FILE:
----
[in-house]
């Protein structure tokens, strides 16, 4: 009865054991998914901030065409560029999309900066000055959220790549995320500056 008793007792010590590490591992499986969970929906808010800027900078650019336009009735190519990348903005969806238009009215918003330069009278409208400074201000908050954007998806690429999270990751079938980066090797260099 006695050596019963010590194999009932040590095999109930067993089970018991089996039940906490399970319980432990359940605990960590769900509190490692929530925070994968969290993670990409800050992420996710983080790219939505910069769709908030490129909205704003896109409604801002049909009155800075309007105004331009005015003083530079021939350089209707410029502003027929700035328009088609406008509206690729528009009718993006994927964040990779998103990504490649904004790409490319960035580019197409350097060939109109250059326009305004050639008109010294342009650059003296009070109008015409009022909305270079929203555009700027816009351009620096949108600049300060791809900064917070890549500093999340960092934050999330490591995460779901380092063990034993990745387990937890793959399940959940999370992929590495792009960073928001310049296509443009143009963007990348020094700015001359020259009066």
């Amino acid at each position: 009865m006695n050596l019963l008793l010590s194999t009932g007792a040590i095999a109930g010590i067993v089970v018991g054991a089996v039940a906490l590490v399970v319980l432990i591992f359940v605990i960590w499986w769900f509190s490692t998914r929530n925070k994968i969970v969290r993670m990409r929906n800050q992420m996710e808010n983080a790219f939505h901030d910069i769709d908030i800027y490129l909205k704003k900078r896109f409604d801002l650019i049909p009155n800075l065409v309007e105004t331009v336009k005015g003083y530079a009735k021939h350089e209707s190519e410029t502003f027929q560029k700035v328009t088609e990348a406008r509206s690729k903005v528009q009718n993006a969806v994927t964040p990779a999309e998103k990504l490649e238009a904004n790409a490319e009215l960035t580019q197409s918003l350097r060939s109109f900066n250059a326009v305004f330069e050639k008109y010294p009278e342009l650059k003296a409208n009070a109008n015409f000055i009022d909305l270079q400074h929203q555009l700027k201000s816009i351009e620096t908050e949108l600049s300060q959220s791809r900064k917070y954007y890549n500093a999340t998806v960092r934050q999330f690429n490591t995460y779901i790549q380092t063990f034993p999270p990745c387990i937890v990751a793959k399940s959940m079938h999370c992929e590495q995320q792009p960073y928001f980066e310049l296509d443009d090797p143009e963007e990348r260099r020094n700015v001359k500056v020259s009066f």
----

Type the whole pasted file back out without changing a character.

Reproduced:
[in-house]
């Protein structure tokens, strides 16, 4: 009865054991998914901030065409560029999309900066000055959220790549995320500056 008793007792010590590490591992499986969970929906808010800027900078650019336009009735190519990348903005969806238009009215918003330069009278409208400074201000908050954007998806690429999270990751079938980066090797260099 006695050596019963010590194999009932040590095999109930067993089970018991089996039940906490399970319980432990359940605990960590769900509190490692929530925070994968969290993670990409800050992420996710983080790219939505910069769709908030490129909205704003896109409604801002049909009155800075309007105004331009005015003083530079021939350089209707410029502003027929700035328009088609406008509206690729528009009718993006994927964040990779998103990504490649904004790409490319960035580019197409350097060939109109250059326009305004050639008109010294342009650059003296009070109008015409009022909305270079929203555009700027816009351009620096949108600049300060791809900064917070890549500093999340960092934050999330490591995460779901380092063990034993990745387990937890793959399940959940999370992929590495792009960073928001310049296509443009143009963007990348020094700015001359020259009066």
């Amino acid at each position: 009865m006695n050596l019963l008793l010590s194999t009932g007792a040590i095999a109930g010590i067993v089970v018991g054991a089996v039940a906490l590490v399970v319980l432990i591992f359940v605990i960590w499986w769900f509190s490692t998914r929530n925070k994968i969970v969290r993670m990409r929906n800050q992420m996710e808010n983080a790219f939505h901030d910069i769709d908030i800027y490129l909205k704003k900078r896109f409604d801002l650019i049909p009155n800075l065409v309007e105004t331009v336009k005015g003083y530079a009735k021939h350089e209707s190519e410029t502003f027929q560029k700035v328009t088609e990348a406008r509206s690729k903005v528009q009718n993006a969806v994927t964040p990779a999309e998103k990504l490649e238009a904004n790409a490319e009215l960035t580019q197409s918003l350097r060939s109109f900066n250059a326009v305004f330069e050639k008109y010294p009278e342009l650059k003296a409208n009070a109008n015409f000055i009022d909305l270079q400074h929203q555009l700027k201000s816009i351009e620096t908050e949108l600049s300060q959220s791809r900064k917070y954007y890549n500093a999340t998806v960092r934050q999330f690429n490591t995460y779901i790549q380092t063990f034993p999270p990745c387990i937890v990751a793959k399940s959940m079938h999370c992929e590495q995320q792009p960073y928001f980066e310049l296509d443009d090797p143009e963007e990348r260099r020094n700015v001359k500056v020259s009066f």